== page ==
"from the country house, "where the remaining time "will be passed in seeing his own possessions, "and by industry and the art of agriculture "improving his estate. "where also by the exercise, which in a villa "is commonly taken on foot and on horseback "the body will more easily preserve "its strength and health "and finally where the mind "fatigued by the agitations of the city, "will be greatly restored and comforted, "and be able quietly to attend the studies of letters and contemplation." paolo veronese gave full pictorial expression to the harmonic values that informed daniele barbaro's conception of the ancient villa. under the aegis of the ancient olympian deities of the seasons of the elements,
he placed members of the barbaro family, actual portraits. the landscapes evoked those of ancient roman villa decoration but at the same time they reached into the surrounding territory of the veneto to the actual barbaro lands. veronese invented landscapes based on descriptions by ancient roman writers yet he placed among his fictional ruins and temples a portrait of the villa itself. and the barbari and their servants took their place among the gods. the barbaro family itself-- the clan, its villa, its land-- its own small world becomes a microcosmic reflection of the macrocosm of the larger order. palladio's plan for the villa very clearly marks each room with a number. the numbers themselves fall into very particular relationships,
that is, these are harmonic relationships harmonic proportions. the numerical representation of musical harmony-- musical harmony seen metaphorically on the largest scale as the harmony of the universe. so that in effect the barbaro family was living in tune with the universe. so in the villa at maser veronese reenacts the role of a painter from ancient times. palladio becomes a new vitruvius, and barbaro a new pliny, a patron in the roman tradition. but of course these scholarly games were being played out in a real world of political and economic change. the stability of the venetian empire was being undermined throughout the 16th century. by the late 1500s, the land holdings of the veneto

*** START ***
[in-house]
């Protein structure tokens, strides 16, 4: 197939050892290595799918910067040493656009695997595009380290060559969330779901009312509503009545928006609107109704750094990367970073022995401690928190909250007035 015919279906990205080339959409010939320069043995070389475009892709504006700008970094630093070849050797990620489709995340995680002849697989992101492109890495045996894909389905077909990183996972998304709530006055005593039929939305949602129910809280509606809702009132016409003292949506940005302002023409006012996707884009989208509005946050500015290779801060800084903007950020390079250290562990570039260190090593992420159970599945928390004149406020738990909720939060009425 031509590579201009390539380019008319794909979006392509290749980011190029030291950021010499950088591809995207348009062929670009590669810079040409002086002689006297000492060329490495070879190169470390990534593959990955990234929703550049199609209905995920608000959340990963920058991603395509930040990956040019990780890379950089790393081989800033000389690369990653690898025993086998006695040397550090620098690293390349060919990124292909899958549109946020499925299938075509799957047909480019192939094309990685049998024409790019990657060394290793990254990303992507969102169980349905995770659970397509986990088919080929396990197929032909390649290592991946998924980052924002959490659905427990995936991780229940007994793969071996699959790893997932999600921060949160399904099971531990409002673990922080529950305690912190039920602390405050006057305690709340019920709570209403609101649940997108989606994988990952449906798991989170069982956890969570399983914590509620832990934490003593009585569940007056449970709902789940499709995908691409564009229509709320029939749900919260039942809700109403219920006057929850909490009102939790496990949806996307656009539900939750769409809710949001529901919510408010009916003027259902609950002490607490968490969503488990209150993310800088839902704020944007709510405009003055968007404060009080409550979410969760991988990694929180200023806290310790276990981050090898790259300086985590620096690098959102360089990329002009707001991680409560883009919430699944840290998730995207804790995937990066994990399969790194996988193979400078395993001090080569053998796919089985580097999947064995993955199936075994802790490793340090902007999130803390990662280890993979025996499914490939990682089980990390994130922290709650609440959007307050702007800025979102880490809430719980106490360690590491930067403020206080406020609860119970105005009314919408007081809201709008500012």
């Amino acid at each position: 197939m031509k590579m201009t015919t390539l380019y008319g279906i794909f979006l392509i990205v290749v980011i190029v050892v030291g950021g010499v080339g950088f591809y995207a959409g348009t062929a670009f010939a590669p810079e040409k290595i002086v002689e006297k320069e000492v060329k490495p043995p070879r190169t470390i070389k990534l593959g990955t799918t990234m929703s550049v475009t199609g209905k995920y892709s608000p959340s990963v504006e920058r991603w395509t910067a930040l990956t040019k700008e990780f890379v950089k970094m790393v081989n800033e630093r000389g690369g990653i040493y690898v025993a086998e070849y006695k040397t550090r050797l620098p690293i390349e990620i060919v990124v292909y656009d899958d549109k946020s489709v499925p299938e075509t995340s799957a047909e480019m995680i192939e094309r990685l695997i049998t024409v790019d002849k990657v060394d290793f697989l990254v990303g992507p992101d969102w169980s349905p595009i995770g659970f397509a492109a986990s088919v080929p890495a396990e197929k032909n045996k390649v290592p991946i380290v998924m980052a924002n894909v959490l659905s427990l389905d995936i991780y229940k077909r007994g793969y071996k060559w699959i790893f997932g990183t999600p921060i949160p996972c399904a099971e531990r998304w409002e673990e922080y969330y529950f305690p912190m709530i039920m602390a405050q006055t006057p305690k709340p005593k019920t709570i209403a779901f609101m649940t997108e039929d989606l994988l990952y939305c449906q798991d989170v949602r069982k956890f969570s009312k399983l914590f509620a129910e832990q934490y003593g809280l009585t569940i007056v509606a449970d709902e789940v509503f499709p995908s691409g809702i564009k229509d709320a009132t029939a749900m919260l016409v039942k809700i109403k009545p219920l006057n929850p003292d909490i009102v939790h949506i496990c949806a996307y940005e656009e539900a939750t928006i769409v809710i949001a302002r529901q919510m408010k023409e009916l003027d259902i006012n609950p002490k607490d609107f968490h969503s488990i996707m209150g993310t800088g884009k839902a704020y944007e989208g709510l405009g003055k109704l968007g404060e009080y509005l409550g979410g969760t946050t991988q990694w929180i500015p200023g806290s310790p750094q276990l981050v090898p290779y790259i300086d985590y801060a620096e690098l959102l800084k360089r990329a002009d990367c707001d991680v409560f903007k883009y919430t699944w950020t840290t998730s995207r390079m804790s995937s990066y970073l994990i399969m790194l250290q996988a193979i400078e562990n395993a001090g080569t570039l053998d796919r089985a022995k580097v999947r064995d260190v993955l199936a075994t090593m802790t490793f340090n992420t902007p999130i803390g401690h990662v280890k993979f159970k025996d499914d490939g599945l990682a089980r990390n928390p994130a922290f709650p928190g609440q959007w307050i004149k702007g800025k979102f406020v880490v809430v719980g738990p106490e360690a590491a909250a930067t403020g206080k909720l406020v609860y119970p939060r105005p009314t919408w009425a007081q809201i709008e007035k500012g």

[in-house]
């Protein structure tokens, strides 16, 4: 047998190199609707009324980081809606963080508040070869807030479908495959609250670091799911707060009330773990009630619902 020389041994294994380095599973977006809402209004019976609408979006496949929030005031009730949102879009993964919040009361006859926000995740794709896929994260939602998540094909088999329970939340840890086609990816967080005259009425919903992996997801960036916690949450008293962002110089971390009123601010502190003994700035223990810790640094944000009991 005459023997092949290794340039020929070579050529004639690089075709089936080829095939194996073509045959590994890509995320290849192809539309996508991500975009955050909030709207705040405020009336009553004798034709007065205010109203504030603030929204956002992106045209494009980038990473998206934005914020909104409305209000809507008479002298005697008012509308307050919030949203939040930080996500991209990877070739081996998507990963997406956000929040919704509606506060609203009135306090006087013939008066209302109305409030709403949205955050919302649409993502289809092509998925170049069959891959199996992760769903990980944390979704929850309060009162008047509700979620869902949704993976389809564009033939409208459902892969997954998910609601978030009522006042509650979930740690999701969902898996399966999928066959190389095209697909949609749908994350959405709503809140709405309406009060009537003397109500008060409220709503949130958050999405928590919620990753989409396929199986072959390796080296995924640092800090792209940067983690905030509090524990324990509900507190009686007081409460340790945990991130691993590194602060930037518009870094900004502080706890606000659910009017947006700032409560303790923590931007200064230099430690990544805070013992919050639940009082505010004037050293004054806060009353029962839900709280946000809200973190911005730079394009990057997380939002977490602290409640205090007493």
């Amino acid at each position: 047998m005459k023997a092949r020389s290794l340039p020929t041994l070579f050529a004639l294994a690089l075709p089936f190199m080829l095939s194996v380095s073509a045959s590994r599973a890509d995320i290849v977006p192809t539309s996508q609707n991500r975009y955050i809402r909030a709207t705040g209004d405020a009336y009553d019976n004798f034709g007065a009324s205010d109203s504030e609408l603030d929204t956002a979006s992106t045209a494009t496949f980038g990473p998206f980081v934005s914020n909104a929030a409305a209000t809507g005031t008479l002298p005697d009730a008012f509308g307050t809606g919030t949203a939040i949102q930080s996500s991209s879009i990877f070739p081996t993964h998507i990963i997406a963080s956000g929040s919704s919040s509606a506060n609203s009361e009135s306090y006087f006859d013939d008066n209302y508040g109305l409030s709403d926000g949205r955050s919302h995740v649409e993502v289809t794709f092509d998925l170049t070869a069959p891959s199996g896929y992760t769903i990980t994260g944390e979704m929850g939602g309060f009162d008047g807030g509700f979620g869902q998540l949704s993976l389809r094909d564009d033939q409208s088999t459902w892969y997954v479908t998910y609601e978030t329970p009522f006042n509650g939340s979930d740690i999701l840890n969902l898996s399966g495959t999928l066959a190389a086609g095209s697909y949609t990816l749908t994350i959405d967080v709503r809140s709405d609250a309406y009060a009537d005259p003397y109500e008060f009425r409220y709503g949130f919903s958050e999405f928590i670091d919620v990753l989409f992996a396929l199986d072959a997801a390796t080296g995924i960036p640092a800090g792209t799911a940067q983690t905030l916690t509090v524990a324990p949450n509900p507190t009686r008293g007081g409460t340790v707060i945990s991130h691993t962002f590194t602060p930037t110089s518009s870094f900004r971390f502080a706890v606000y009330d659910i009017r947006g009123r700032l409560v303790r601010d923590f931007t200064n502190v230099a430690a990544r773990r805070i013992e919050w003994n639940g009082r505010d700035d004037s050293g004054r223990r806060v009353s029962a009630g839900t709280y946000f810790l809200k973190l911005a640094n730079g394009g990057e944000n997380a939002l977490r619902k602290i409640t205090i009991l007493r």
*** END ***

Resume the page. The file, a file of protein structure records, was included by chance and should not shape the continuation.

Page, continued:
had become more and more important to the venetian nobility. they invested in land reclamation which would feed them in the short term, but also protect them from the full consequences of a decline in their status as traders. as the century progressed, so did the threat to venetian trade from the ottoman turks in the east and the new empires in the west. the crisis in the church reformation and counter reformation, added a further burden of uncertainty. the gap between rhetoric and reality was widening. yet as the century moved to a close the investment in the theater of illusion if anything, increased. the citizens of vincenza one of the leading cities of the venetian mainland commissioned palladio to create an actual theater in the imagined manner of the ancient greeks. in the teatro olimpico, they demanded the erection of statues of themselves as lasting monuments to their dignity wisdom, and wealth.
for their first production of oedipus the tyrant by sophocles andrea gabrielli attempted to compose the music of classical greece, and veronese designed the costumes. painting, too, became ever more theatrical, and in the case of veronese's version of the last supper, gave cause for a drama in which the artist became the main character in conflict with the inquisition. veronese was called before the inquisition to answer questions about his painting of the last supper, a painting that was filled with all sorts of offensive details. there were to be found dwarfs jesters, animals, and perhaps above all, german soldiers. in the age of the counter reformation german soldiers could hardly be accepted with equanimity. what is the significance of those armed men dressed as germans